The UK’s Top Dog Friendly Holiday Destinations

Whether you want to de-stress from a busy job or have a thirst for adventure, going on holiday is always something to look forward to. If you’ve got a dog, we definitely recommend bringing them along too! Not only do you get to explore a new place or relax by the sea, you get to do it all with man’s best friend by your side. If you think it’s time to get away with your pup, check out our top dog-friendly holiday spots in the UK for a bit of inspiration.

Dog Friendly Holiday Destinations

Cornwall
Undeniably beautiful and with plenty of incredible outdoor locations, Cornwall is a hugely popular UK holiday destination – and its very dog-friendly, too! There are over 100 beaches that you and your pup can choose from, which is perfect for getting outdoors and letting your dog run, jump, and swim to their heart’s content. A bunch of the big attractions also let dog’s in, such as The Eden Project, and with a warmer climate you can enjoy plenty of time outside.

Lake District
If you and your dog love going on long walks and enjoy beautiful scenery, the Lake District could be your next holiday spot. The wider area of Cumbria has 20 English heritage sites that’ll welcome your dog, including Ambleside’s Roman Fort, and the remains of Penrith Castle. There are also plenty of lakes and rivers that your four-legged friend can splash about in, and even a lake cruise out on Windemere that dogs can join in with for free!

North York Moors and Coast
With a ton of dog-friendly holiday properties to pick from, beautiful coastal towns, and rural moorland, the North York Moors and Coast are great spots for your trip away. Start your day with a walk along the beach before enjoying a traditional pub lunch, and head to the woods or moors in the afternoon for some stunning scenery. The best part? Your pup can enjoy everything with you!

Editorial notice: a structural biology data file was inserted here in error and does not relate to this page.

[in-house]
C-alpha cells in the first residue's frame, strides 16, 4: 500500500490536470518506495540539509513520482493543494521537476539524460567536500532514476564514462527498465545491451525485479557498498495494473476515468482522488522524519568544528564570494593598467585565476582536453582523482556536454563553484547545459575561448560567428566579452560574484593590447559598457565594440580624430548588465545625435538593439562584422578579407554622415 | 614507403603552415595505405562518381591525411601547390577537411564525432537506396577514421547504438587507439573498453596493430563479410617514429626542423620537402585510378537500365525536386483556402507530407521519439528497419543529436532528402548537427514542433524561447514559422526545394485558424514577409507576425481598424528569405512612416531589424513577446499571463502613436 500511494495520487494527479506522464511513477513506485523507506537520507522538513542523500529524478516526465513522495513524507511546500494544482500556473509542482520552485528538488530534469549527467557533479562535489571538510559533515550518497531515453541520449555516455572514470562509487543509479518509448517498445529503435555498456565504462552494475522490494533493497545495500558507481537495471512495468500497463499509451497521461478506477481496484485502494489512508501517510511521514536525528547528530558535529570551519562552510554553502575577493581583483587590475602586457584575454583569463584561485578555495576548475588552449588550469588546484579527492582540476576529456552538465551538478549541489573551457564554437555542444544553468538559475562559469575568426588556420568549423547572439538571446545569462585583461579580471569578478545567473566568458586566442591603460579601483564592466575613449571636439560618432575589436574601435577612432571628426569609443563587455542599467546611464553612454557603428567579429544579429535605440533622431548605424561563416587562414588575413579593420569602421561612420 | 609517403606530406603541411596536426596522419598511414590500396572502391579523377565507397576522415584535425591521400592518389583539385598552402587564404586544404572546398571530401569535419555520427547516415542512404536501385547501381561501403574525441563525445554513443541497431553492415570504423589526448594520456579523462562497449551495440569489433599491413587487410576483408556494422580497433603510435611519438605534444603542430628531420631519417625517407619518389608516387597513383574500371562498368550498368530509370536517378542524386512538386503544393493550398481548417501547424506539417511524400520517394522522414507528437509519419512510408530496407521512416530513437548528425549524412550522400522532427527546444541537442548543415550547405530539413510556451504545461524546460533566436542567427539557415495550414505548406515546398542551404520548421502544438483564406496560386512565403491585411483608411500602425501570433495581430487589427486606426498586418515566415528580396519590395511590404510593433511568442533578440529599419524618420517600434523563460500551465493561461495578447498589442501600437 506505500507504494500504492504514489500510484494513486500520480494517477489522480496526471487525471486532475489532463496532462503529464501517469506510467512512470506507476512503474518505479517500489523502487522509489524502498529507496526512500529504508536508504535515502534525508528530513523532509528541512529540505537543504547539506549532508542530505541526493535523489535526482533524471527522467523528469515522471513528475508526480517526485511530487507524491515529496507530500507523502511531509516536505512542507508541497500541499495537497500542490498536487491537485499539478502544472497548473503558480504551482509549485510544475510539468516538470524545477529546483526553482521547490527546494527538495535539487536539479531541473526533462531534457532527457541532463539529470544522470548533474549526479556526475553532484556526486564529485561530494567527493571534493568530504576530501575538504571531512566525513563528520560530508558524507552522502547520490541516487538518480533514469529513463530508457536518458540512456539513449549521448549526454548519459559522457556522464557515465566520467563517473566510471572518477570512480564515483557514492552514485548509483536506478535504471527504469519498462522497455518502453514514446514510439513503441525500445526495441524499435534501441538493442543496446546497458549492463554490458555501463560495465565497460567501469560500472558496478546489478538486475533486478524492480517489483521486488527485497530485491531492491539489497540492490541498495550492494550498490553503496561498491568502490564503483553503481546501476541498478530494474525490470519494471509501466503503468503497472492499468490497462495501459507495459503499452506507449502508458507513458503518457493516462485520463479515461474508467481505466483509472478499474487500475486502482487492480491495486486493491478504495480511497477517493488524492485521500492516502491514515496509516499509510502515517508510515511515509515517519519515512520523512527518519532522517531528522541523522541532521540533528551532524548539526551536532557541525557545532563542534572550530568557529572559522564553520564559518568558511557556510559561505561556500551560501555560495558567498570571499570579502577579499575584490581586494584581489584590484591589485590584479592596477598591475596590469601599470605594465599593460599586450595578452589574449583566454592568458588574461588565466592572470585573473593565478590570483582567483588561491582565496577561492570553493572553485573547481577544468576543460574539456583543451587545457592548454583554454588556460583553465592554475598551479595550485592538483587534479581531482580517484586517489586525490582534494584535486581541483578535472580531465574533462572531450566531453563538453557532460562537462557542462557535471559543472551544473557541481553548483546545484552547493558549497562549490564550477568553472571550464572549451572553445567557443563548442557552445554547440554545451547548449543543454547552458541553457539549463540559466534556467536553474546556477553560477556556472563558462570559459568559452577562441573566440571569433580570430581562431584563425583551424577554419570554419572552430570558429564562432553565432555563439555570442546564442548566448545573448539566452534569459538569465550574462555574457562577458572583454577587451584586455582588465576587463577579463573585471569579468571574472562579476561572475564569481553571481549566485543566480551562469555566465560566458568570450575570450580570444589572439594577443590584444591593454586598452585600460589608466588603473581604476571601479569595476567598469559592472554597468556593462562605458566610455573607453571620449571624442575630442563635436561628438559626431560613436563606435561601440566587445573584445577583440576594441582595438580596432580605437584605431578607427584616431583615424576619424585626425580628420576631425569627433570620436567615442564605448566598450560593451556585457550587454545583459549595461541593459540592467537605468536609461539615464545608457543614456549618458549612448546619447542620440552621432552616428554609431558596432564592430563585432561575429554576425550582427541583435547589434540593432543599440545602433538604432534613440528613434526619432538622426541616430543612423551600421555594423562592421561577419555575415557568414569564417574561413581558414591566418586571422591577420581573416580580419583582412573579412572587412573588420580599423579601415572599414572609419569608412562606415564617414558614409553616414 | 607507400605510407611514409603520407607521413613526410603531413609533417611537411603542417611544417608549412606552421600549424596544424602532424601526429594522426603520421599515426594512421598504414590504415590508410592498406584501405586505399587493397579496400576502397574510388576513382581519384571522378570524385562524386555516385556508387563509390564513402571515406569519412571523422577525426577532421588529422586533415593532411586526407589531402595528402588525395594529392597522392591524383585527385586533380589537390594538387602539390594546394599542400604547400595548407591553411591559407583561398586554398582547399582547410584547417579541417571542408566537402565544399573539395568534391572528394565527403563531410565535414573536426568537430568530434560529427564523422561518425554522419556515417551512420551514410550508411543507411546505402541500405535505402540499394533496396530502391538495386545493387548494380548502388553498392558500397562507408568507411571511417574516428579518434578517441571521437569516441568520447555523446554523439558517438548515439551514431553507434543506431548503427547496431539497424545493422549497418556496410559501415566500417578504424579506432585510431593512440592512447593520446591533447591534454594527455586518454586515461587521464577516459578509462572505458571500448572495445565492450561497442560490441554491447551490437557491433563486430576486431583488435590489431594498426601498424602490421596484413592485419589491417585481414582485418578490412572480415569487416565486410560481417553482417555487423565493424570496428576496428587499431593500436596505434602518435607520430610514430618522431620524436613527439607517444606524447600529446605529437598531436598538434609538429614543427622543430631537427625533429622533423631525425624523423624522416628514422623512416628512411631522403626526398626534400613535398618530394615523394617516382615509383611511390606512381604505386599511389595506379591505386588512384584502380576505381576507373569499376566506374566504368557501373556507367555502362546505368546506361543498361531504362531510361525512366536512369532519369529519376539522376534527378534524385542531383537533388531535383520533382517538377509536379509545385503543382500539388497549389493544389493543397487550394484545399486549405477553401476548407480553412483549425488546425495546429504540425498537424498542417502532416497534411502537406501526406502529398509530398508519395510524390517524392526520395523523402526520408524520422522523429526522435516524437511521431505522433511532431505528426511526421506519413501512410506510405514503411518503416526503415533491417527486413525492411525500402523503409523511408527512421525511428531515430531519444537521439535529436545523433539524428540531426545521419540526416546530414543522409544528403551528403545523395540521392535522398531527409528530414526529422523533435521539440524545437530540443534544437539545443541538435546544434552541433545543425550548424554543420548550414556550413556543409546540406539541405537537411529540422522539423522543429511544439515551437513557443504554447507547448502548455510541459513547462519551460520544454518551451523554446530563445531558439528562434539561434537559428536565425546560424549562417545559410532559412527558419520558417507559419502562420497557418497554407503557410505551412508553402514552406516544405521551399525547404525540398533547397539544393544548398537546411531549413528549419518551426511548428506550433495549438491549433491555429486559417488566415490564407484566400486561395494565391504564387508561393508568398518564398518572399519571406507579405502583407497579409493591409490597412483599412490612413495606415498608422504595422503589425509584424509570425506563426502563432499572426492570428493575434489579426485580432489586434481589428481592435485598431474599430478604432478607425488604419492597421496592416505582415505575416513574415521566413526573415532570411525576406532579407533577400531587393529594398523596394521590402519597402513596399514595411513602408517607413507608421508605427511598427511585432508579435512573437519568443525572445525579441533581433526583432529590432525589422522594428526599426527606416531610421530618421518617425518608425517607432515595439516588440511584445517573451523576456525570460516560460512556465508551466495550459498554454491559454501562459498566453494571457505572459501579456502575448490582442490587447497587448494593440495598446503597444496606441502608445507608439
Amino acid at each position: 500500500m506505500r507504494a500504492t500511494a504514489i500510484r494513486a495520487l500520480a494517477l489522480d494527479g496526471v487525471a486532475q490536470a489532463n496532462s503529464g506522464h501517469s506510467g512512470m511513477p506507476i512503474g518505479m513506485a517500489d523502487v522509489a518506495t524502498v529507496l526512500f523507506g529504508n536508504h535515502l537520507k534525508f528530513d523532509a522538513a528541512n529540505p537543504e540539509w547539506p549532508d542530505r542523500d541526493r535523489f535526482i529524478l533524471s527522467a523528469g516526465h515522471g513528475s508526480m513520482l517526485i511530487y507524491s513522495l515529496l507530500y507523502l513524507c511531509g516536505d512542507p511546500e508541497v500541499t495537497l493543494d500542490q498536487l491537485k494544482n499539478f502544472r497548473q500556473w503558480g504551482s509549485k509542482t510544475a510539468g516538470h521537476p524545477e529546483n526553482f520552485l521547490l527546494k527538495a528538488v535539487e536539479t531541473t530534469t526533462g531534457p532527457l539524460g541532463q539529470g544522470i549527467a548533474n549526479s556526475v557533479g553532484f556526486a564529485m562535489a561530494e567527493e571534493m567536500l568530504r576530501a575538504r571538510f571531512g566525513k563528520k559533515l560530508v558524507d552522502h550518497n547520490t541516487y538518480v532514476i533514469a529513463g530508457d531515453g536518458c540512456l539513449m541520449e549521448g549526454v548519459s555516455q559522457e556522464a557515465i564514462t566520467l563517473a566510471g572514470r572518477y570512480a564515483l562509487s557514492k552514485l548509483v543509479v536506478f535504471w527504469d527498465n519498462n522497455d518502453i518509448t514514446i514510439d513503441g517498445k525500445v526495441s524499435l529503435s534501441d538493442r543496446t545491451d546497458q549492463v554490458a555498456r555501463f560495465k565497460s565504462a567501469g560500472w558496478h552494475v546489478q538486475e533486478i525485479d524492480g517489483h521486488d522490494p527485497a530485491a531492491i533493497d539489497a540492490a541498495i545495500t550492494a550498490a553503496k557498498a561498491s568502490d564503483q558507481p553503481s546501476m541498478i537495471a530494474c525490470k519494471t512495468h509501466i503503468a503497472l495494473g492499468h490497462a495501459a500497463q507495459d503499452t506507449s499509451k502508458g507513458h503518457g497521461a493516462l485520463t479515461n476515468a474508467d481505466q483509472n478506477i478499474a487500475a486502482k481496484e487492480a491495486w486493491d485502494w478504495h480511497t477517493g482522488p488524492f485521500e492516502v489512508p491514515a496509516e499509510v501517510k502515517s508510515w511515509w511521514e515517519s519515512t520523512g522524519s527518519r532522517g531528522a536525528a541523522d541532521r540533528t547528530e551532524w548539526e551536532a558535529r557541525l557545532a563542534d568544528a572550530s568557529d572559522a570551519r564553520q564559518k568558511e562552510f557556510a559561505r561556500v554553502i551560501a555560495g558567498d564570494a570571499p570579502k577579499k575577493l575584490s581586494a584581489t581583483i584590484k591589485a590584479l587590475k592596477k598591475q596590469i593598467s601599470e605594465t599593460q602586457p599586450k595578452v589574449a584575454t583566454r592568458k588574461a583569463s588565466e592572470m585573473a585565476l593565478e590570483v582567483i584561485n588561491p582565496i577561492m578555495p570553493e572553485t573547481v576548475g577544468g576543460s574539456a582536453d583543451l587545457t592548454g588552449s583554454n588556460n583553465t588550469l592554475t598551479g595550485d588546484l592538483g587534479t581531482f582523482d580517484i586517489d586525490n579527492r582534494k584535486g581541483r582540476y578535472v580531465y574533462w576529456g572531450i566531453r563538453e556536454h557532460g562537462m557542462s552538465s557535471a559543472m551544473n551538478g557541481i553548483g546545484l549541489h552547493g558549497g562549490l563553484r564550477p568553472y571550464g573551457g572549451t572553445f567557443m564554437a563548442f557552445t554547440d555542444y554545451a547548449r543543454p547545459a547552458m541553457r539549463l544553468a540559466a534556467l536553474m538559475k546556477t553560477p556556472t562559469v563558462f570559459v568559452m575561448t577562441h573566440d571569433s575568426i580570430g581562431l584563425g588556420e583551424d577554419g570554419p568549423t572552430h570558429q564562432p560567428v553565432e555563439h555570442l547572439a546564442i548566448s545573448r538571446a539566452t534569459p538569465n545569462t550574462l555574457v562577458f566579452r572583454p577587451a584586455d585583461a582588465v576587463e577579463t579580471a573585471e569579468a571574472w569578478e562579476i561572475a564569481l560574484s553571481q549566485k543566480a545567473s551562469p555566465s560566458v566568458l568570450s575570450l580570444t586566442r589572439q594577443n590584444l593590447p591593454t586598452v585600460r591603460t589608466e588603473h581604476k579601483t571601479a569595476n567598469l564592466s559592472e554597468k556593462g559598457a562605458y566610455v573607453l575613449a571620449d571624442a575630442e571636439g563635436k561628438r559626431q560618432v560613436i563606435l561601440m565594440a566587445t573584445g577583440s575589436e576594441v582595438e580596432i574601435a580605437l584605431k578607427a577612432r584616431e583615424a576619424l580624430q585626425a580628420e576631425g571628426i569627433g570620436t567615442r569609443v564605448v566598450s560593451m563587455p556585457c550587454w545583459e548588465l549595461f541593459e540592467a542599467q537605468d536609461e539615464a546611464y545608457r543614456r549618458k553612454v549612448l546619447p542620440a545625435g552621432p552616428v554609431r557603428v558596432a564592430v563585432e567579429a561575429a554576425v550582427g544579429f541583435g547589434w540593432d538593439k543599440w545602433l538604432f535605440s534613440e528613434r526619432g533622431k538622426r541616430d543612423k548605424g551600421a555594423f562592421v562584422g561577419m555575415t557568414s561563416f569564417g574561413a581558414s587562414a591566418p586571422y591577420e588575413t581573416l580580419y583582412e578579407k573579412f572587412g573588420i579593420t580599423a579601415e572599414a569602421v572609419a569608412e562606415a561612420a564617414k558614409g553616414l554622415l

Dog Friendly Holiday Destinations

Devon
Head to Devon for warmer temperatures and beautiful beaches – it’s another firm favourite for dog-friendly holidays spots in the South. From coastal walks along the South West Coast Path to the grounds of Powderham Castle, there are plenty of activities you and your dog can enjoy together. In fact, there are over 25 dog-friendly tourist attractions that you can explore, so you can be sure of a full itinerary whilst you’re there!

Anglesey
For an abundance of coastal trails, head down to Anglesey and let your dog explore the great outdoors. With over 125 miles of coastal walks, you’ll certainly be kept busy! The paths lead you to many interesting spots, including fishing villages, woods, cliffs, and, of course, a lot of wonderful beaches. Your pup will love spending all day outdoors, taking in the scents and sights, and meeting plenty of other dogs along the way.

All of these wonderful holiday destinations have plenty of dog-friendly cottages and holiday homes where you and your family can get away for a well-earned break with your four-legged friend. For inspiration visit the Dog Friendly Retreats website which is full of wonderful ideas for pet-friendly getaways all over the United Kingdom.

There a lot of dog-friendly spots around the UK that are perfect for a holiday, making it easy to get away from home without leaving your pup behind! So, if none of these catch your eye, be sure to check out what else is out there.

Dog Food Allergies

So, your beloved pet is itching like crazy, biting himself all over, constantly shaking his head, and you even notice patches of fur missing. At first you think he might have fleas, but you’re always diligent with your monthly flea & tick treatment. So you rush him to the vet, and hear something new: you dog might have food allergies.

What is a Dog Food Allergy?
What does this mean exactly, and how in the world do you treat it? Well, allergies in both humans and dogs, in short, begin close to the same way. An allergic reaction happens when a dog’s (or human’s) immune system misinterprets a protein coming from a certain ingredient (n the case of food allergies) as a harmful foreign invader, and either attacks it or mounts some other kind of immune response.

Thankfully, dog food allergies are rarely life threatening, but can cause a wealth of irritating symptoms. Dog food allergies are actually caused by a genetic problem, and is triggered by initial exposure to the allergen. The most common dog food allergens are:

  • Beef
  • Dairy
  • Wheat
  • Egg
  • Chicken
  • Lamb
  • Soy
  • Pork
  • Rabbit
  • Fish

About 10% of all allergy cases in dogs are food related.